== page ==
You may remember Brad and Lynn Craig from my You Are Here column of one year ago. For more than a decade, the Muskego couple have been mailing Christmas cards to their friends, bearing a photo of themselves next to the headstone of some great early Wisconsin beer baron or another.
Last year's card -- the 12th in the series -- captured the Craigs at the Madison gravesite of Peter Fauerbach (1831-1886), patriarch of the near-east-side brewery that bore his name until it went out of business in 1966.
Neil Fauerbach -- who, with his brother David and cousin Peter, had revived the family label earlier last year -- was on hand to loan some of the family's vintage breweriana and a case of their new brew for the photo shoot at his ancestor's headstone. Taken on a chilly day in late November, the resulting image shows Brad Craig in a Fauerbach T-shirt and his wife wearing a winter coat and gloves.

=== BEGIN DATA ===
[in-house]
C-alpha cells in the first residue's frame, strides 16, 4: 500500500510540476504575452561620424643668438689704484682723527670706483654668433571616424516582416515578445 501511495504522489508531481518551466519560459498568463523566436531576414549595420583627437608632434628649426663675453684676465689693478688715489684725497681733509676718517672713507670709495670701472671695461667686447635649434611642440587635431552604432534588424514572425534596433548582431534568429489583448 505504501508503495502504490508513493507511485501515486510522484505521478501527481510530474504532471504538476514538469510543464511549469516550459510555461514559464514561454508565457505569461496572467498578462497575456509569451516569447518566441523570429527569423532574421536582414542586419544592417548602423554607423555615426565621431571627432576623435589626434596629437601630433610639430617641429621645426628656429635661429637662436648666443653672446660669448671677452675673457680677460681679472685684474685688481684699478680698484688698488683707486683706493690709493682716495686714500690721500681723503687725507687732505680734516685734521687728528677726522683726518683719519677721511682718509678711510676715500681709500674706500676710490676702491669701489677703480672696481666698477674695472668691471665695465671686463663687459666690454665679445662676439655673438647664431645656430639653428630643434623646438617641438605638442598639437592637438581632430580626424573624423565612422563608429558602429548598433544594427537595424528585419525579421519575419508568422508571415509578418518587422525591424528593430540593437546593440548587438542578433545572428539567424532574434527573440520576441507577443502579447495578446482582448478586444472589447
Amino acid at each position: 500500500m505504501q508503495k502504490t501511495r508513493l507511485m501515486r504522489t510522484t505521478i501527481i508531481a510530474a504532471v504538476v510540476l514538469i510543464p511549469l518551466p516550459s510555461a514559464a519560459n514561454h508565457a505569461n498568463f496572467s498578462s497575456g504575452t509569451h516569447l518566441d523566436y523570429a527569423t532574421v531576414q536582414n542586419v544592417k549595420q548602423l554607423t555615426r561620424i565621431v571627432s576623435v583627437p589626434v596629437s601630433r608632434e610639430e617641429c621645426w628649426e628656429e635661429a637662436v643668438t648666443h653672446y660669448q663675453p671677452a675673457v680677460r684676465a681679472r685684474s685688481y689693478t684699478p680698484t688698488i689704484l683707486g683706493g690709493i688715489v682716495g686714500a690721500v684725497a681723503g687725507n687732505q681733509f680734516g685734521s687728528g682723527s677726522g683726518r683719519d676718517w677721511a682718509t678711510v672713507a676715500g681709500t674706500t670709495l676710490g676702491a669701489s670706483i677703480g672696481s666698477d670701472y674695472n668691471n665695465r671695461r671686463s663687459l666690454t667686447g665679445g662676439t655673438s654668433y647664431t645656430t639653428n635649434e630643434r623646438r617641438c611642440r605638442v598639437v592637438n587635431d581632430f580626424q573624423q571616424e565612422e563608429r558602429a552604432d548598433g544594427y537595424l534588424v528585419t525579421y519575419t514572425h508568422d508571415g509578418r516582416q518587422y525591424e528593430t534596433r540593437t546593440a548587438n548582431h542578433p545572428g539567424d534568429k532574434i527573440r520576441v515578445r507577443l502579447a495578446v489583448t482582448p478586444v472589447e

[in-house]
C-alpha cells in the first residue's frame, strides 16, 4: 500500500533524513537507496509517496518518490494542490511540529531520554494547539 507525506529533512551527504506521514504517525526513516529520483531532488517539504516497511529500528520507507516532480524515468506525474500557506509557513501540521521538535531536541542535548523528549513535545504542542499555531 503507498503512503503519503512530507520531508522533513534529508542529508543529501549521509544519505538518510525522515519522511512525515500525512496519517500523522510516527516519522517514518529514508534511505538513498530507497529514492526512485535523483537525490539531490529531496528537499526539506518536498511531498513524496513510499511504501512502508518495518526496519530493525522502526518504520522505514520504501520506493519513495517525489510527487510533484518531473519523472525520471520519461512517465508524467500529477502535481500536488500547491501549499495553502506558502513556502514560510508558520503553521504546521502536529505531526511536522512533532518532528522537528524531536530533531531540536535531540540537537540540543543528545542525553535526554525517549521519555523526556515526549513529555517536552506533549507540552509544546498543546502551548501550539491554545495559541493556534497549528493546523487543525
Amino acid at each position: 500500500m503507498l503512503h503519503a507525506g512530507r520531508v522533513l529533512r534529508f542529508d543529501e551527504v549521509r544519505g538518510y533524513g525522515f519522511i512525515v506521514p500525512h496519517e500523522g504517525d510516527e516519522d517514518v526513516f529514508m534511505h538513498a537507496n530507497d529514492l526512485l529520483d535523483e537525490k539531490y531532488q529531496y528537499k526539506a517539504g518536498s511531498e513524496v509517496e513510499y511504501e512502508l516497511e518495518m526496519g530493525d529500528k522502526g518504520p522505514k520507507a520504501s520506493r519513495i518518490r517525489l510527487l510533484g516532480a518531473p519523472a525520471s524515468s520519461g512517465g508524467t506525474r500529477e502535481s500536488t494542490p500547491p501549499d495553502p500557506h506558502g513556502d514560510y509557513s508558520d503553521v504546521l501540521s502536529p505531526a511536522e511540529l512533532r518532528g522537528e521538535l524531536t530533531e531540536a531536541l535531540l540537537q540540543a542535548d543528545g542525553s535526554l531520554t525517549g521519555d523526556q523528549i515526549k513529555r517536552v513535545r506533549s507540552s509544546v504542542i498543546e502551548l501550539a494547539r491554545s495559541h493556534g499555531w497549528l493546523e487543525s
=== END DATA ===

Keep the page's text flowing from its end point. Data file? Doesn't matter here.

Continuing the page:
Lynn Craig is gloveless for this year's card, and her husband wears a Potosi Light T-shirt. They are in the far southwest corner of Wisconsin near Dubuque, Iowa, in Potosi's Van Buren Cemetery, at the grave of Adam Schumacher (1859-1942), with an arrangement of memorabilia from Schumacher's brewery.
A native of Bavaria, Schumacher arrived in Potosi circa 1879, first working for the old Hail and Vogelsberg breweries before buying the Hail Brewery (which was closed at the time) in 1886 -- the year Peter Fauerbach died. First putting his own name on it, Schumacher renamed it the Potosi Brewery in 1906. It remained in the family until 1972, when it closed.
Today, the Potosi Brewery is being restored, with plans for a museum, brew pub, gift shop, restaurant and beer garden.